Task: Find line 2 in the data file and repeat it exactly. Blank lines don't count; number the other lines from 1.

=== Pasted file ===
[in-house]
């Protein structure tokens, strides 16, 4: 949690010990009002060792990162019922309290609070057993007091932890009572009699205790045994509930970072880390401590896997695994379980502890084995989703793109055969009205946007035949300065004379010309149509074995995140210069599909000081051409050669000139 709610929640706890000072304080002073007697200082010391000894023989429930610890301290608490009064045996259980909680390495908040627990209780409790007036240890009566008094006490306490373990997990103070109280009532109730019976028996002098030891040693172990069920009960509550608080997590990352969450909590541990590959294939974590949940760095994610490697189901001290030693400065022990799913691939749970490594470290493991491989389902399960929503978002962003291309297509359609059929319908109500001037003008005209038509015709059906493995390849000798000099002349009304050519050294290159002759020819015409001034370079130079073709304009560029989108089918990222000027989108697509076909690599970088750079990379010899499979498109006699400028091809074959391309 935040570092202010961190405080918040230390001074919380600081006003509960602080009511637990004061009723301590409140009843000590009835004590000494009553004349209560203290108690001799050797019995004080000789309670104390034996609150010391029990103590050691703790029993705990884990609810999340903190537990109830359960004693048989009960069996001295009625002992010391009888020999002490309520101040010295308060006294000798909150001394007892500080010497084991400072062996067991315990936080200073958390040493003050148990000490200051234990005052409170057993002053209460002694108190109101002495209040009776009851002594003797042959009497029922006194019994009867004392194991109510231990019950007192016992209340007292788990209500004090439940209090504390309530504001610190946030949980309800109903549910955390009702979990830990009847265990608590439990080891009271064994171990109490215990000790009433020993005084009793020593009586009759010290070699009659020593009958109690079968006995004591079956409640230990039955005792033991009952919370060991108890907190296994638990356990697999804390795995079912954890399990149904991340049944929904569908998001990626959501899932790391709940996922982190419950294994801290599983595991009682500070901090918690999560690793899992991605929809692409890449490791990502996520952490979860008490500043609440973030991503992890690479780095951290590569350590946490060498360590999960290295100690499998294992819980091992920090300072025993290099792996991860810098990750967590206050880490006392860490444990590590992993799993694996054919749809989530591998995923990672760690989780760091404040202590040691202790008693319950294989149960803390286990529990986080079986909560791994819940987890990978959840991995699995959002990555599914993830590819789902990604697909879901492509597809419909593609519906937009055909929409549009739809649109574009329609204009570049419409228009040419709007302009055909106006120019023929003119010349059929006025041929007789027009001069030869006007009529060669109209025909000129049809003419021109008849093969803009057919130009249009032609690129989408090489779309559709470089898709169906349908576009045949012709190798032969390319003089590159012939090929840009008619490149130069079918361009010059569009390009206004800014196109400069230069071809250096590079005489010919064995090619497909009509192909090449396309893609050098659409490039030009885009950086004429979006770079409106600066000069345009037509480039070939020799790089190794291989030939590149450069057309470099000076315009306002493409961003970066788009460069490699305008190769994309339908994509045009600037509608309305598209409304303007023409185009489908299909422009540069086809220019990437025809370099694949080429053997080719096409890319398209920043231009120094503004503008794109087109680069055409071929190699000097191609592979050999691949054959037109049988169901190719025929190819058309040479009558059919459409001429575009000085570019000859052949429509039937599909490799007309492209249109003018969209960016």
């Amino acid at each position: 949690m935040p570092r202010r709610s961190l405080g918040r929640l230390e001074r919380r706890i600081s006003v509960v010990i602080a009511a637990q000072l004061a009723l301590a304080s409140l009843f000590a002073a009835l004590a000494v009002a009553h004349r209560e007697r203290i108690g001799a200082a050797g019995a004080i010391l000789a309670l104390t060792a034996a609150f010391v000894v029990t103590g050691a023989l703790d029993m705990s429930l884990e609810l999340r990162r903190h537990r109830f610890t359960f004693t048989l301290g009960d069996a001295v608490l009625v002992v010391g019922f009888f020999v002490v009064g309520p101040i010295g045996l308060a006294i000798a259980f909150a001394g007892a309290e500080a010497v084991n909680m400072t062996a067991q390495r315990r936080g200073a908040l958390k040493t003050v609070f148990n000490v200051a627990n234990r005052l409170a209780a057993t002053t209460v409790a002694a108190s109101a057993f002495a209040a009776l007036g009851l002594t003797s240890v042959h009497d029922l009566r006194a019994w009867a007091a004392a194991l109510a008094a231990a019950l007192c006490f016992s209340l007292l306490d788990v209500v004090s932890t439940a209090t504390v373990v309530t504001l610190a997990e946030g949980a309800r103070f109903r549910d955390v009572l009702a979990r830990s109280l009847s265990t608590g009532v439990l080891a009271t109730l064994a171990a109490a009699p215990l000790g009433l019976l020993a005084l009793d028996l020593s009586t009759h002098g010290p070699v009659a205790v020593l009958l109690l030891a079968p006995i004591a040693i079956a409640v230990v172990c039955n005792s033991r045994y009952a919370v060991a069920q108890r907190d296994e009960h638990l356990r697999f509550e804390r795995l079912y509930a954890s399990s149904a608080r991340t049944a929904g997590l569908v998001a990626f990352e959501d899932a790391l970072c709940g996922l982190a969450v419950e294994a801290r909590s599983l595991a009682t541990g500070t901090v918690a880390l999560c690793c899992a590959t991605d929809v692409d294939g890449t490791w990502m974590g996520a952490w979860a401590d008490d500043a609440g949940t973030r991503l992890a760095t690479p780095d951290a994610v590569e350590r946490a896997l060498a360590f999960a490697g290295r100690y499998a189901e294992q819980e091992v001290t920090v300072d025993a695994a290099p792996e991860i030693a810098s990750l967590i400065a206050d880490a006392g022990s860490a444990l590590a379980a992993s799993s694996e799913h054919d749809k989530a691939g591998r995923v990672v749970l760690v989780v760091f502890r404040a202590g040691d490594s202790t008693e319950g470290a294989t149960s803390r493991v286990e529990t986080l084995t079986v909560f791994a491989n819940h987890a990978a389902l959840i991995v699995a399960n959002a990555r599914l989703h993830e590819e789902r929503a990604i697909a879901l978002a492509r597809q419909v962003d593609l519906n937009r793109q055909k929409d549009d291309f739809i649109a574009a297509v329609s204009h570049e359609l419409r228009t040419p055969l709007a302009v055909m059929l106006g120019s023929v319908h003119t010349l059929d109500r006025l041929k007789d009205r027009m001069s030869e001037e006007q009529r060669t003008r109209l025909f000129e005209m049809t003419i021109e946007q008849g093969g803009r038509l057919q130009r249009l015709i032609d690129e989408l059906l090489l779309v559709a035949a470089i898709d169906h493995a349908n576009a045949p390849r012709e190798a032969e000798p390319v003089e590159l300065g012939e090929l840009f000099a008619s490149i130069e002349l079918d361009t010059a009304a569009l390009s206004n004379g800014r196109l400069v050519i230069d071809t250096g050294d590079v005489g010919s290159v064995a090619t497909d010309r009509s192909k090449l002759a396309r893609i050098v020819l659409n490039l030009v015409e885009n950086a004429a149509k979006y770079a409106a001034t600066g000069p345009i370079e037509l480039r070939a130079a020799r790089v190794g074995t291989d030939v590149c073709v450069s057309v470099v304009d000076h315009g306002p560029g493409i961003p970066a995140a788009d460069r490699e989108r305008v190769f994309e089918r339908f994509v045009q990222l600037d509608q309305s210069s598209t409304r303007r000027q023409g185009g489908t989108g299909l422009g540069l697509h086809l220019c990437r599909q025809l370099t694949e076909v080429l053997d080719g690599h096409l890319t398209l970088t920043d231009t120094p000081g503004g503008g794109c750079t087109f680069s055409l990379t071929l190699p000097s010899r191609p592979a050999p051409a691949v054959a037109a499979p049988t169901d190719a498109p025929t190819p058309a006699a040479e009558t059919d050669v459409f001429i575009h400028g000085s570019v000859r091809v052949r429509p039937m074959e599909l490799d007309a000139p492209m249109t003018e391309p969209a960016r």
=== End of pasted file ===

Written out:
């Protein structure tokens, strides 16, 4: 949690010990009002060792990162019922309290609070057993007091932890009572009699205790045994509930970072880390401590896997695994379980502890084995989703793109055969009205946007035949300065004379010309149509074995995140210069599909000081051409050669000139 709610929640706890000072304080002073007697200082010391000894023989429930610890301290608490009064045996259980909680390495908040627990209780409790007036240890009566008094006490306490373990997990103070109280009532109730019976028996002098030891040693172990069920009960509550608080997590990352969450909590541990590959294939974590949940760095994610490697189901001290030693400065022990799913691939749970490594470290493991491989389902399960929503978002962003291309297509359609059929319908109500001037003008005209038509015709059906493995390849000798000099002349009304050519050294290159002759020819015409001034370079130079073709304009560029989108089918990222000027989108697509076909690599970088750079990379010899499979498109006699400028091809074959391309 935040570092202010961190405080918040230390001074919380600081006003509960602080009511637990004061009723301590409140009843000590009835004590000494009553004349209560203290108690001799050797019995004080000789309670104390034996609150010391029990103590050691703790029993705990884990609810999340903190537990109830359960004693048989009960069996001295009625002992010391009888020999002490309520101040010295308060006294000798909150001394007892500080010497084991400072062996067991315990936080200073958390040493003050148990000490200051234990005052409170057993002053209460002694108190109101002495209040009776009851002594003797042959009497029922006194019994009867004392194991109510231990019950007192016992209340007292788990209500004090439940209090504390309530504001610190946030949980309800109903549910955390009702979990830990009847265990608590439990080891009271064994171990109490215990000790009433020993005084009793020593009586009759010290070699009659020593009958109690079968006995004591079956409640230990039955005792033991009952919370060991108890907190296994638990356990697999804390795995079912954890399990149904991340049944929904569908998001990626959501899932790391709940996922982190419950294994801290599983595991009682500070901090918690999560690793899992991605929809692409890449490791990502996520952490979860008490500043609440973030991503992890690479780095951290590569350590946490060498360590999960290295100690499998294992819980091992920090300072025993290099792996991860810098990750967590206050880490006392860490444990590590992993799993694996054919749809989530591998995923990672760690989780760091404040202590040691202790008693319950294989149960803390286990529990986080079986909560791994819940987890990978959840991995699995959002990555599914993830590819789902990604697909879901492509597809419909593609519906937009055909929409549009739809649109574009329609204009570049419409228009040419709007302009055909106006120019023929003119010349059929006025041929007789027009001069030869006007009529060669109209025909000129049809003419021109008849093969803009057919130009249009032609690129989408090489779309559709470089898709169906349908576009045949012709190798032969390319003089590159012939090929840009008619490149130069079918361009010059569009390009206004800014196109400069230069071809250096590079005489010919064995090619497909009509192909090449396309893609050098659409490039030009885009950086004429979006770079409106600066000069345009037509480039070939020799790089190794291989030939590149450069057309470099000076315009306002493409961003970066788009460069490699305008190769994309339908994509045009600037509608309305598209409304303007023409185009489908299909422009540069086809220019990437025809370099694949080429053997080719096409890319398209920043231009120094503004503008794109087109680069055409071929190699000097191609592979050999691949054959037109049988169901190719025929190819058309040479009558059919459409001429575009000085570019000859052949429509039937599909490799007309492209249109003018969209960016």